Incidence of mesh infection after reconstruction of abdominal incisional hernia is known to be higher than that of inguinal hernia. Although several cases of acute-onset mesh infection after abdominal incisional hernia reconstruction were reported, very few reports can be found concerning late-onset (here, we defined "late" as above 6 months after previous hernia repair) mesh infection. Only three cases were found to be reported including descriptions of the details of the case progress [2,3,4]. In 2006, Jezupovs et al. reported, in their retrospective analysis of 375 patients applying polypropylene mesh, a case of polyfilament mesh infection developed 18 months after recurrent incisional hernia repair followed by right subtribe laparotomy . After 1-month unsuccessful abscess drainage, the 77-year-old man underwent partial removal of the Citrobacter koseri-infected mesh. No description was found how the reconstruction was performed in the report. In the same year, Bliziotis et al. presented a 59-year-old female case of late-onset mesh infection developed 6 months after hypogastric abdominal hernia repair followed by an ovarian cancer operation 2 years prior . S. aureus was identified in his abscess contents. Initial 7 days antibiotic management failed, and removal of mesh combined with 2-week antibiotic medication led to the cure of infection. Unfortunately, details of the reconstruction were either not described. In 2016, Mohamed et al. reported a 44-year-old woman case of huge seroma formation diagnosed 5 years after ventral incisional hernia repair . She underwent an open Roux-en-Y gastric bypass surgery and umbilical hernia repair 7 years prior, and a ventral incisional hernia repair using composite mesh 2 years later. Five months of conservative management led to evidence of highly resistant Pseudomonas aeruginosa infection, and she underwent mesh explantation and definitive repair with complex abdominal reconstruction combined with macroporous monofilament synthetic mesh and porcine dermal graft.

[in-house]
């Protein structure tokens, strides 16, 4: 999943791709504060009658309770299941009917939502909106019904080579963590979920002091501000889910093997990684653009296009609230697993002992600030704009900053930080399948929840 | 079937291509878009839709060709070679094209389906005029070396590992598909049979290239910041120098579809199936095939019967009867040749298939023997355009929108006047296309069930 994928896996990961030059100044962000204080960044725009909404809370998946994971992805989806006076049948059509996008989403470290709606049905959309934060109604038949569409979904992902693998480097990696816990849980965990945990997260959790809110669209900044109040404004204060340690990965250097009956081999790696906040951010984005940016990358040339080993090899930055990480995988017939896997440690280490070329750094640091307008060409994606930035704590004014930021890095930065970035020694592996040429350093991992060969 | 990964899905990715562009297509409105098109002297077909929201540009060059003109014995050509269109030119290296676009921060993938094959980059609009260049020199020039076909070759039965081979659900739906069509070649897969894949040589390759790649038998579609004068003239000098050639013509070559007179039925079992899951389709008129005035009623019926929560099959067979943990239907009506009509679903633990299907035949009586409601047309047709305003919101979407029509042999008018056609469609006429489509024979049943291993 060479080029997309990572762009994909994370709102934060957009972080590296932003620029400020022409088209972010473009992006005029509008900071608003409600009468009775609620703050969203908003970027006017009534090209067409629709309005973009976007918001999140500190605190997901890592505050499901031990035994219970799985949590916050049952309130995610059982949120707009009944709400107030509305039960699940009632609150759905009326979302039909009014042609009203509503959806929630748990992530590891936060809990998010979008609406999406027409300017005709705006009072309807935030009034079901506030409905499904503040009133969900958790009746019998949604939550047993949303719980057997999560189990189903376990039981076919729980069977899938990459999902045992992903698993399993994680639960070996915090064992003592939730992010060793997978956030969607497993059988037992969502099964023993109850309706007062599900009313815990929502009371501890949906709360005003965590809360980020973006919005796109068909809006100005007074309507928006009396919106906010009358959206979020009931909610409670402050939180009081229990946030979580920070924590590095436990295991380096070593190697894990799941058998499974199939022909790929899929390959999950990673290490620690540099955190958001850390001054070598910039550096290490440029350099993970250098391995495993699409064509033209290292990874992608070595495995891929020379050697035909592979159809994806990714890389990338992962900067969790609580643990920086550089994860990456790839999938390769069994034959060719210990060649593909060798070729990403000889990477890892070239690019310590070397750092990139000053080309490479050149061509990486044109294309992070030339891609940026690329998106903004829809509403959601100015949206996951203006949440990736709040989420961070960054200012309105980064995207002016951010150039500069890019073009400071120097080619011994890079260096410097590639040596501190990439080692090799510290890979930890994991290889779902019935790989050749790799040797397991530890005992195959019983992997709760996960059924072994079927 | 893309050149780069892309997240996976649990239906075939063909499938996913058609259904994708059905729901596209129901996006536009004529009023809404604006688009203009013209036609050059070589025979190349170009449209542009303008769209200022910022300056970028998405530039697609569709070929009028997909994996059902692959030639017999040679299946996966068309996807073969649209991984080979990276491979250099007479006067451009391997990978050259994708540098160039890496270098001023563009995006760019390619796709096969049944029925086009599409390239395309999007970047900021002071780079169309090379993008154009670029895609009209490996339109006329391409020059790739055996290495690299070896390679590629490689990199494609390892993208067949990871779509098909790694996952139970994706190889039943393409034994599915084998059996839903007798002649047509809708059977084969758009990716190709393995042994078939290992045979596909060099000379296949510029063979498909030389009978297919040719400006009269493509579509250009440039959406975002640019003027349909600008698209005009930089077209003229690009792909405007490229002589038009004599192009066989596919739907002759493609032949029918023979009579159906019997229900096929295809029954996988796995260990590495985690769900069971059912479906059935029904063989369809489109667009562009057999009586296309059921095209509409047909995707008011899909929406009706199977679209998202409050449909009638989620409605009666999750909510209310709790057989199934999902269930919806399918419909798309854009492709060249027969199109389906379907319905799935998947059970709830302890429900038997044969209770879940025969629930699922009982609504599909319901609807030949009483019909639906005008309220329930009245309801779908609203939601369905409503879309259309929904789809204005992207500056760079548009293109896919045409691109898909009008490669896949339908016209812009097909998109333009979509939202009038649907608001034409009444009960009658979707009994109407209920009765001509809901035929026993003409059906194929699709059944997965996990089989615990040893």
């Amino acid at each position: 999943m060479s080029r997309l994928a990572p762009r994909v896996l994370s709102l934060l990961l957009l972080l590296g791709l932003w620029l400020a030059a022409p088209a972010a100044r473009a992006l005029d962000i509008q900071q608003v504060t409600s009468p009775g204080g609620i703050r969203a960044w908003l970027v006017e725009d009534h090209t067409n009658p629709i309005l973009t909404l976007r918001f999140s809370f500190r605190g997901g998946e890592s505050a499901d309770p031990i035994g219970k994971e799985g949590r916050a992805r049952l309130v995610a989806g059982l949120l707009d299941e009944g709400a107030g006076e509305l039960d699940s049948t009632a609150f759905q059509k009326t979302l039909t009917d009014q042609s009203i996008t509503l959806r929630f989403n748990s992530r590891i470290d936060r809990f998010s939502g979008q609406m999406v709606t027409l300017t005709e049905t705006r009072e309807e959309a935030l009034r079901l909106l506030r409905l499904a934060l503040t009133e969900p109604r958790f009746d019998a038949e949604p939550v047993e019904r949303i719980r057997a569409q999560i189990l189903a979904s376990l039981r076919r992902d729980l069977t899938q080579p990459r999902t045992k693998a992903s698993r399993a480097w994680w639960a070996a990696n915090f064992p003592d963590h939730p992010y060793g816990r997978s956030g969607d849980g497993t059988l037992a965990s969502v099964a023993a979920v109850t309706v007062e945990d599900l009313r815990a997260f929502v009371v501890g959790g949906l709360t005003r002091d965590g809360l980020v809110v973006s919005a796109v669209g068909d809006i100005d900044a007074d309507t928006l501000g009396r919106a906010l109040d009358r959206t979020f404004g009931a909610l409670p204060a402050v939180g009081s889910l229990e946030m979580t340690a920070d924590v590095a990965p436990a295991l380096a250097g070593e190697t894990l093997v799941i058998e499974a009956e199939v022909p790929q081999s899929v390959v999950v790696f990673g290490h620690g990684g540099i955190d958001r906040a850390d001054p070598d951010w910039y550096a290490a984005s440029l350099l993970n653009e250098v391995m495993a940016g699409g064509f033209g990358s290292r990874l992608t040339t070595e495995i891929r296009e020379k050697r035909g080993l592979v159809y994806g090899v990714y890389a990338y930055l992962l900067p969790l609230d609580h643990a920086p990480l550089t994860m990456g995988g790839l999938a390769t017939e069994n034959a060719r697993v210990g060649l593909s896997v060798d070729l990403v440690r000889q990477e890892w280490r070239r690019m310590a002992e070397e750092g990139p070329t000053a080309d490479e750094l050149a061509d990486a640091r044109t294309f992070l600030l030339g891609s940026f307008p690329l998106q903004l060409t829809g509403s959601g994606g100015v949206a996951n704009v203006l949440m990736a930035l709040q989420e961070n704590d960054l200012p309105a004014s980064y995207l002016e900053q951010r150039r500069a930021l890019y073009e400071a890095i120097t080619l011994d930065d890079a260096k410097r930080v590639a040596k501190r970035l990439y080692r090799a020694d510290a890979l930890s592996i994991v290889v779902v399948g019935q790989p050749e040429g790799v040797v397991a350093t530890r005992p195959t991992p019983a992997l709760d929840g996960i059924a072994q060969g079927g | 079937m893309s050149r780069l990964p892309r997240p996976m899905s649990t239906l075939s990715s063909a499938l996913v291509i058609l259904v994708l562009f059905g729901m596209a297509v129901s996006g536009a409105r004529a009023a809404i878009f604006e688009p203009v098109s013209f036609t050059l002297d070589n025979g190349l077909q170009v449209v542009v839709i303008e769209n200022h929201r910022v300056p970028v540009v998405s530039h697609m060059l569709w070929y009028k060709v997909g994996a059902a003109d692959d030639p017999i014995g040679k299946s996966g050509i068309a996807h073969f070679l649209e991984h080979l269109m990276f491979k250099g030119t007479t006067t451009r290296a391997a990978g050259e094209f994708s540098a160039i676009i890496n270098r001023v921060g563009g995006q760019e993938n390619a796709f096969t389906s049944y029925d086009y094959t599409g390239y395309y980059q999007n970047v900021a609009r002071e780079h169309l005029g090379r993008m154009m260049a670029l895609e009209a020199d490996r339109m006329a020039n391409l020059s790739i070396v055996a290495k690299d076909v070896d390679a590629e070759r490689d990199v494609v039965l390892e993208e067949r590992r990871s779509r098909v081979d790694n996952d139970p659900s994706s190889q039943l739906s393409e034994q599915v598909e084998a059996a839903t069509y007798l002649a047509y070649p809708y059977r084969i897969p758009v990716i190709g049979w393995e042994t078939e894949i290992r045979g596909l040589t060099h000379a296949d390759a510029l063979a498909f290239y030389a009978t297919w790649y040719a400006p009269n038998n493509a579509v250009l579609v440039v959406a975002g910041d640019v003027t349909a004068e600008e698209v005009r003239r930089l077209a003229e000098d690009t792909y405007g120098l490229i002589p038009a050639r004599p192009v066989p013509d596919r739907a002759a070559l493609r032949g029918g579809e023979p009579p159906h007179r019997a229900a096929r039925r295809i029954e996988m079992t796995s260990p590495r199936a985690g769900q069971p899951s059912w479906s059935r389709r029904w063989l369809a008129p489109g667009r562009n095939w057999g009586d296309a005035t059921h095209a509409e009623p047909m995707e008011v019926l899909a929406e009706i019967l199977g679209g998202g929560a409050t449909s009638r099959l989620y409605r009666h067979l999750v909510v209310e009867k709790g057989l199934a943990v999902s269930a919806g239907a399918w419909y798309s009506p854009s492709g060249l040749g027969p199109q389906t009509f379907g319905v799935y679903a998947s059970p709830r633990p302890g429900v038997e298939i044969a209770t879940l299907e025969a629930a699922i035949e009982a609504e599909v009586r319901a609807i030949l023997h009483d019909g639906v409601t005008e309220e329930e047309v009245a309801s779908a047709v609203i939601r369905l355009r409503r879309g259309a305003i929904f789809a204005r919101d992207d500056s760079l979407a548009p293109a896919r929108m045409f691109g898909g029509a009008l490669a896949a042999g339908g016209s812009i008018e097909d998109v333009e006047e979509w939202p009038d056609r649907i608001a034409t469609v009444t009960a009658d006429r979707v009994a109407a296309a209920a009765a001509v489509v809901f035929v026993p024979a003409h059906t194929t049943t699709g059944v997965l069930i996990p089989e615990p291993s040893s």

These rare cases may propose us at least two important points of discussion concerning delayed mesh infection after ventral hernia repair. First is that what causes delayed mesh infection after abdominal incisional hernia repair. At least three mechanisms can be supposed as follows: (i) remnant infection related to previous operation accompanying with contamination (which might be in association with bacterial biofilm formation on mesh), (ii) bacterial translocation followed by some kind of septic events, and (iii) de novo infection, either by mesh-intestine fistula formation or by transcutaneous. Given the four case reviews, the main cause of delayed mesh infection seems retrograde transcutaneous infection arising from prolonged drainage, accompanying bacterial biofilm, by two facts. One is that all four previous operations were performed in clean, or at least in semi-clean, conditions, and no septic event was observed in their past medical history. The other is that the types of cultured bacteria (C. koseri, P. aeruginosa, and S. aureus) are known to produce rich biofilm and to cause secondary remnant infection. Another point of discussion is how to manage delayed mesh infection after ventral hernia repair. It is possible to recommend avoiding prolonged conservative treatments including lavage and drainage when highly biofilm-associated bacteria were identified from the seroma/abscess contents. Additionally, as all four infected meshes were removed, mesh removal seems essential to treat delayed mesh infection in terms of biofilm debridement. However, the decision of mesh removal may often be hesitated by technical reasons especially when primary closure seems difficult or impossible due to huge intramuscular defect after mesh removal. Components separation technique application, which is described in the present case, can be of great help of designing reconstruction after removal of infected mesh for such cases. This technique is first introduced in 1990 by Ramirez et al. , of which the principle is basically bridging the fascial gap by separating fascial and muscular layers without using prosthetic meshes. Defects up to 20 cm in diameter can be reconstructed in a “tension-free” condition maintaining physiological abdominal wall function. Although recurrence rate is relatively high compared to mesh repair, this technique is still attractive especially in contaminated cases when mesh application should be avoided.